The visual look in the game has provided influence to several pieces that have occurred since its 2001 release. Legend of Zelda: Twilight Princess shows obvious nods to the graphical style and was released five years after Ico. Twilight Princess did not create the emotions that Ico exceeded in doing however, which is the same with the other games that have mimicked the visual style of it. The exception is the prequel to the game, Shadow of the Colossus. Although it is more like a traditional video game all the elements combine yet again to compliment each other in a way that makes the player emote.
“Effective game design can yield spaces that encourage our exploration, provide resources for our struggles for dominance, evoke powerful emotions and encourage playfulness and sociability. This art owes much to previous traditions, including those of painting, architecture and urban design, but it also takes advantage of the unique properties of emerging digital media. Games have always been an art of contested spaces; video and digital games have now pushed that art to a new level of aesthetic accomplishment.”19
Fallout 3 is one of the best examples of an epic game and is also one of the games that match all the criteria listed above for “effective game design”. Although other RPGs have the implementation of side stories there are only a select few that have them in such a fashion as Fallout 3, a game that takes place in a post apocalyptic Washington D.C.
Narrative and Gameplay
You experience your first moments of life, being born. This occurs up until a complication which sees you wheeled out of the room. You are not aware what is occurring around you or where you are. Throughout the whole game you only know as much as the protagonist knows, every new piece of information learnt is a shock to the character and the player.
What is truly intriguing about the game is how the narrative unfolds. There is a main story arc, yet, much like in epic literature, there is a large collection of side stories. Their only true benefit is to help you understand your surroundings and the history of the destroyed land you live in. Each of these stories has a beginning and an end yet they do not hold a vast importance to the game overall, much like many side stories in literature.
The amount of emotion the player begins to feel for his world is highlighted by the opportunity to do almost anything. You can play the game helping the innocent and destroying the villains, you can be one of the villains that seek out the torture of the innocent. Most of your actions will be met with an alternative way to go about them. Much like Ico, the gameplay in Fallout 3 provides a deeper experience for the overall game than would be possible in another medium, because of the player being forced to make these choices.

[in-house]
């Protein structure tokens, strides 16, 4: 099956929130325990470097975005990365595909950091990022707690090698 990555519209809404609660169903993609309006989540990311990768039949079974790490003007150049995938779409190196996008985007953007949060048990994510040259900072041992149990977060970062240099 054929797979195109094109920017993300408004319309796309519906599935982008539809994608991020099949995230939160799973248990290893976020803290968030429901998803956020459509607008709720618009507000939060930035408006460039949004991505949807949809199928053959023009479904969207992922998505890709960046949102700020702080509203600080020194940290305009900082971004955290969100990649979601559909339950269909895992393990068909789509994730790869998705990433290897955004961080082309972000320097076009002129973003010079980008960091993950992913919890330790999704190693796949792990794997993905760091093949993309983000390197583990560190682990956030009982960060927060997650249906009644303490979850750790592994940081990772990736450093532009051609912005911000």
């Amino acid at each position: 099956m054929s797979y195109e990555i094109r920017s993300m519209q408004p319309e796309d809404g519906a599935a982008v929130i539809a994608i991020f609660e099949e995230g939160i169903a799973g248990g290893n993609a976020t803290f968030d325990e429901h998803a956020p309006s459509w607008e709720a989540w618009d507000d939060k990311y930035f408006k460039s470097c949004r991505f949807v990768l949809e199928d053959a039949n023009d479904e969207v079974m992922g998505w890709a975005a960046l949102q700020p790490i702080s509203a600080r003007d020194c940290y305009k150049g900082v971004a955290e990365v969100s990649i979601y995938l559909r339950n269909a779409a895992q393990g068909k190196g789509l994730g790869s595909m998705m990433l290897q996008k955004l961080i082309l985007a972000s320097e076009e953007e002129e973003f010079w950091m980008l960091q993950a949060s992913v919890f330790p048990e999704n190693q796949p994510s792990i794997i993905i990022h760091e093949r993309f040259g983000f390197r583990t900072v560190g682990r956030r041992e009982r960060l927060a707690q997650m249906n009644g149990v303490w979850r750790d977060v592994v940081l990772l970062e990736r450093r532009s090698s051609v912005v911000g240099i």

Visuals and Audio
Visually the game is impressive just for the vast nature of it. Much like Ico again, it can be admired as a work of art just by watching with no physical input.
However it is the little things that really add to it that other mediums would struggle to represent. The architecture of the world is forever changing, the colours of the landscape, the grazing animals, the unique building design that, in some cases, modifies existing work. This list can continue all the way down to the radio stations updating themselves as the game progresses.
It is realism portrayed at its very best. Every piece of programming that went into this game helps provide a living breathing world that the player can appreciate and experience in an entertaining way, yet at the same time also admire. It is a work of spatial and architectural art. You are encouraged to explore the area and socialise with the people that surround you, through exploration you may discover a new side story, or just a building containing a place to rest. It is a level of escapism that begins to feel real, that makes you want to escape it because of how lifelike it looks and feels.
It has been highlighted that the classification of art is about opinion.
This is much like the saying “beauty is in the eye of the beholder.”
It can be believed that the reason more people object to video games as an art form than they do film is that it is much harder to come into contact with the more artistic games. Gaming requires some form of skill and if you don’t have it, or the time to learn it, you will not witness all the aspects of what you are playing. Thus you will never see it as art, or at least not as it was intended.